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Better Clinical Management Needed for Patients with Neurofibromatosis

It’s hoped that increased scientific knowledge will enable better clinical management and fewer complications for those people who suffer from neurofibromatosis (NF). A new paper, written by Nikolas Mata-Machado, a paediatric neurologist and specialist in NF at the Loyola University Medical Center, has proposed a series of guidelines for the clinical management of the condition. This was published in the recent edition of the Journal of Neuropsychiatry and Clinical Neurosciences.

Neurofibromatosis is one of the most common genetic disorders in the United States

Neurofibromatosis is a genetic disorder that affects over 100,000 people in the United States, causing benign tumours to grow on the brain, spinal cord and other parts of the nervous system. It’s one of the most common genetic disorders, affecting approximately 1 in every 3,000 babies born in the States. At the moment there are no drugs to prevent or reverse the two types of neurofibromatosis, but as scientists begin to understand more about the condition they’ve been able to offer better clinical management resulting in fewer complications and a much better quality of life for patients.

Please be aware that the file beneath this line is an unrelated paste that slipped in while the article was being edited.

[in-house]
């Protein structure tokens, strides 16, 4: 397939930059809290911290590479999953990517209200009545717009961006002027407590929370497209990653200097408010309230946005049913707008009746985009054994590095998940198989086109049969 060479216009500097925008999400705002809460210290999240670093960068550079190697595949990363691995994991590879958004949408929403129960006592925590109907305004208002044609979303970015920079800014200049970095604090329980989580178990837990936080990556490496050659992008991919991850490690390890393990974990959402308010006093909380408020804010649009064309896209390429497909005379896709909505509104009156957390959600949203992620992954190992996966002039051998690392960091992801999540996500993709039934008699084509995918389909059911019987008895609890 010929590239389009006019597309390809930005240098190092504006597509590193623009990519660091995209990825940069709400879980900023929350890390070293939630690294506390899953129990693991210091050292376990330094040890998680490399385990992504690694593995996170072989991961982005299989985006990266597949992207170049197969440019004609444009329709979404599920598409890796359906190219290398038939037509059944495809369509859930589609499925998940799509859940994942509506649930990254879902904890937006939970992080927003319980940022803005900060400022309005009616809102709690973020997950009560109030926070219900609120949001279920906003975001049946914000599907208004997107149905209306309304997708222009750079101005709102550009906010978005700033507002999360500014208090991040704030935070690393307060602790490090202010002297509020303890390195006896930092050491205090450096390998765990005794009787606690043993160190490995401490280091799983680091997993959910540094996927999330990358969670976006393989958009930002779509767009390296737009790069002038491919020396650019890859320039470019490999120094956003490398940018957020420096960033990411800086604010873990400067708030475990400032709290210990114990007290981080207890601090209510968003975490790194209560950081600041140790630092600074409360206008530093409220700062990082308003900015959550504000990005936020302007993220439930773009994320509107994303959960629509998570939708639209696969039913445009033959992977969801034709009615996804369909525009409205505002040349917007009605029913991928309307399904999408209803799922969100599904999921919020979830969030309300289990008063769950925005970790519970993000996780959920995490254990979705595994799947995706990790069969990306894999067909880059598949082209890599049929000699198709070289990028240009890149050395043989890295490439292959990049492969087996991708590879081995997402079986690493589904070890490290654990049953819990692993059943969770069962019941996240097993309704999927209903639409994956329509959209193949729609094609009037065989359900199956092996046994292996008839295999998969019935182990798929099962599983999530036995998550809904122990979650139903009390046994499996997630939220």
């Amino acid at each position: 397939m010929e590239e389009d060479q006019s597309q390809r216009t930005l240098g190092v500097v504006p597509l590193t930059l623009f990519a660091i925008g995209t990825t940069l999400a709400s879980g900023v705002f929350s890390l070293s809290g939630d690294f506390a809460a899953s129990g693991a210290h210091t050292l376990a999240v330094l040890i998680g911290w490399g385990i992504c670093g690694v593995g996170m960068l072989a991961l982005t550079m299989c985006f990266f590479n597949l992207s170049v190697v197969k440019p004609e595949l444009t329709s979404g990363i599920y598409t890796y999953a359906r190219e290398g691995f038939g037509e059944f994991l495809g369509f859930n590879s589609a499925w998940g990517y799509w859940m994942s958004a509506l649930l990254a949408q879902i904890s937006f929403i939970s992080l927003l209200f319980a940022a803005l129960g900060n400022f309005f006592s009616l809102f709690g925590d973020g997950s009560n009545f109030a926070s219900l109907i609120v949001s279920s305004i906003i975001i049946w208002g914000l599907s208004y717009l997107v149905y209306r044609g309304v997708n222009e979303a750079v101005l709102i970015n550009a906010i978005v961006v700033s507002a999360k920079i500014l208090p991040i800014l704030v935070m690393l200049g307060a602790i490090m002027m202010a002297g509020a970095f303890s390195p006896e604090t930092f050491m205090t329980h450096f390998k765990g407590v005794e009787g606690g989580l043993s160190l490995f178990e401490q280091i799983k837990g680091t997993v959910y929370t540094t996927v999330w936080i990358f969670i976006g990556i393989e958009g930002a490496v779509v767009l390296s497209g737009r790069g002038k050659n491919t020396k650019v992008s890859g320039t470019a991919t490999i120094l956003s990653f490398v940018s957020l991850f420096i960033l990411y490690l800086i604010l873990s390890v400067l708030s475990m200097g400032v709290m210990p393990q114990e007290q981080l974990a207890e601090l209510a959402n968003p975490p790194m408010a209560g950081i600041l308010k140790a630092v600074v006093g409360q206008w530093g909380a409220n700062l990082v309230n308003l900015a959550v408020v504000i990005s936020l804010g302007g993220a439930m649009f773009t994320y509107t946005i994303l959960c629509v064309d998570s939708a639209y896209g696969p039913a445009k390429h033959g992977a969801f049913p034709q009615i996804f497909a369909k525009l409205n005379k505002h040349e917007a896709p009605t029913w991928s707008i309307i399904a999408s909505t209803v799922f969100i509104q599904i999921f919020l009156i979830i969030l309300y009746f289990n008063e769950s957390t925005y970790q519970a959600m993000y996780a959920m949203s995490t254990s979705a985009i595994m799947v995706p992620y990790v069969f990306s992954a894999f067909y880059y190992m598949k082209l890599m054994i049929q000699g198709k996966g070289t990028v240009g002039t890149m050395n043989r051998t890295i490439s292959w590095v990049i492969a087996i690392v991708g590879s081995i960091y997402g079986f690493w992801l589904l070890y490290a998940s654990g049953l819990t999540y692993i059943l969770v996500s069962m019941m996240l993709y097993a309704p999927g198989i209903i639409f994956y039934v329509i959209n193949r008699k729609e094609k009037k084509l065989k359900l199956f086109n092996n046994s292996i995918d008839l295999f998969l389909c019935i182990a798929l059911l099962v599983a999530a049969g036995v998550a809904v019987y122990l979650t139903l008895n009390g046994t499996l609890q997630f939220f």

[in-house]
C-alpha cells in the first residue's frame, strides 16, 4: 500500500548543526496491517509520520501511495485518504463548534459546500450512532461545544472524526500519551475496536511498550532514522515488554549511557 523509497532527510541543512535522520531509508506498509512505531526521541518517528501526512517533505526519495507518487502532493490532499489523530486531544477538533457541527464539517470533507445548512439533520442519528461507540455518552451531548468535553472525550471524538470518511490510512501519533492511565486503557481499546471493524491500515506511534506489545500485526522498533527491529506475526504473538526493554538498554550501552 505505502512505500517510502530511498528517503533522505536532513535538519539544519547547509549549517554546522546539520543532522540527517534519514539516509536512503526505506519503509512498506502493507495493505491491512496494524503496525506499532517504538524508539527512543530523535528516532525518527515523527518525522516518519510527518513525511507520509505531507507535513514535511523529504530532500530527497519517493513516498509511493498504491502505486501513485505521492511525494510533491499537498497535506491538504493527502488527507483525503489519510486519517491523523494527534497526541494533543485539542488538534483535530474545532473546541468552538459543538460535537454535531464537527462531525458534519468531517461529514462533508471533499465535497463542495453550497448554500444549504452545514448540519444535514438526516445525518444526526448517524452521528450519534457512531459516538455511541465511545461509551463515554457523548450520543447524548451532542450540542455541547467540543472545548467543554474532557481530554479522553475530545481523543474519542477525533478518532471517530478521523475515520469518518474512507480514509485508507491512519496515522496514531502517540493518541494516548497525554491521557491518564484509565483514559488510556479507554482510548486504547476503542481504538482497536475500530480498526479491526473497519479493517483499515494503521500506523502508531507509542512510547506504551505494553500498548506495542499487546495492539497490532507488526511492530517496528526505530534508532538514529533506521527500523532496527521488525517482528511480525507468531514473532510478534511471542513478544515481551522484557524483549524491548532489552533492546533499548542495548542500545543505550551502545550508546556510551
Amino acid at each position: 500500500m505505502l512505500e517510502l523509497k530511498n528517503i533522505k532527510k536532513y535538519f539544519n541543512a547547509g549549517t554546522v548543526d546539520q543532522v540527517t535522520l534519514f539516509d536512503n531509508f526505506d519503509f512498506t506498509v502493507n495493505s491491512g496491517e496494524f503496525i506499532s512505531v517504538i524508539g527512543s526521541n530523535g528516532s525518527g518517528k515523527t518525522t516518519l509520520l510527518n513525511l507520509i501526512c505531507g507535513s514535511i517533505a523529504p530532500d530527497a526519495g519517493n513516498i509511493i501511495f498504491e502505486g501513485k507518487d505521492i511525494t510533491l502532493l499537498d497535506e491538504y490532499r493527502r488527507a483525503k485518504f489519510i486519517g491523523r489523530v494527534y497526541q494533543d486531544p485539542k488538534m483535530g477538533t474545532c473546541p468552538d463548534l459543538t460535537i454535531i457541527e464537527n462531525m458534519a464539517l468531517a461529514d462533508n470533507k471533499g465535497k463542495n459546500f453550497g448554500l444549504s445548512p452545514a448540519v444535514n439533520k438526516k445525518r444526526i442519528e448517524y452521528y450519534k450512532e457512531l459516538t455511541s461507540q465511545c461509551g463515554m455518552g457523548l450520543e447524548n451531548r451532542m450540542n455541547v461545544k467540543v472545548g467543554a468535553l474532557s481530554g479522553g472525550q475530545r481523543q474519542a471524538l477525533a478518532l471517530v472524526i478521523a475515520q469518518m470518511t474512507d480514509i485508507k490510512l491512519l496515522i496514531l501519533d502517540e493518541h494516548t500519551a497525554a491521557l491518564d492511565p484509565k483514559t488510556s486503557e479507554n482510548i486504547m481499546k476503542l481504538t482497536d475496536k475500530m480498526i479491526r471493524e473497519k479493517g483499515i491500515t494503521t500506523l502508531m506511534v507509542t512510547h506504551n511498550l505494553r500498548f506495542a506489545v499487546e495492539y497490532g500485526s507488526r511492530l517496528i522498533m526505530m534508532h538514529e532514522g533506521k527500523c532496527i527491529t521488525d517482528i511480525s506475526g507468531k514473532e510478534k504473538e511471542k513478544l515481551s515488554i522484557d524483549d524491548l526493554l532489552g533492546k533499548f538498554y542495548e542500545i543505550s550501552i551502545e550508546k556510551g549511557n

Patients can suffer from a range of symptoms and effects

Outward signs of the condition include brown spots on the skin, with sufferers usually experiencing neurofibromas or soft bumps on or under the skin too. They may also have tiny bumps on the iris of the eye, which are known as Lisch nodules. However, the effects that this condition can have on sufferers is wide ranging, from mild symptoms such as headaches to much more severe problems including learning disabilities, problems with hearing, balance and the heart; and a variety of bone problems including curvature of the spine.

While most doctors are able to diagnose neurofibromatosis, it’s much more difficult to predict the onset or severity of the condition. This makes managing NF a huge challenge, with treatment often requiring input from specialists from a variety of disciplines depending on the symptoms. As every patient presents a unique set of issues, it means that there isn’t a standard clinical approach, with sufferers being advised to have annual medical visits to assess and monitor their symptoms. In addition, anyone with NF needs to have periodic reviews and undergo some form of genetic counselling.

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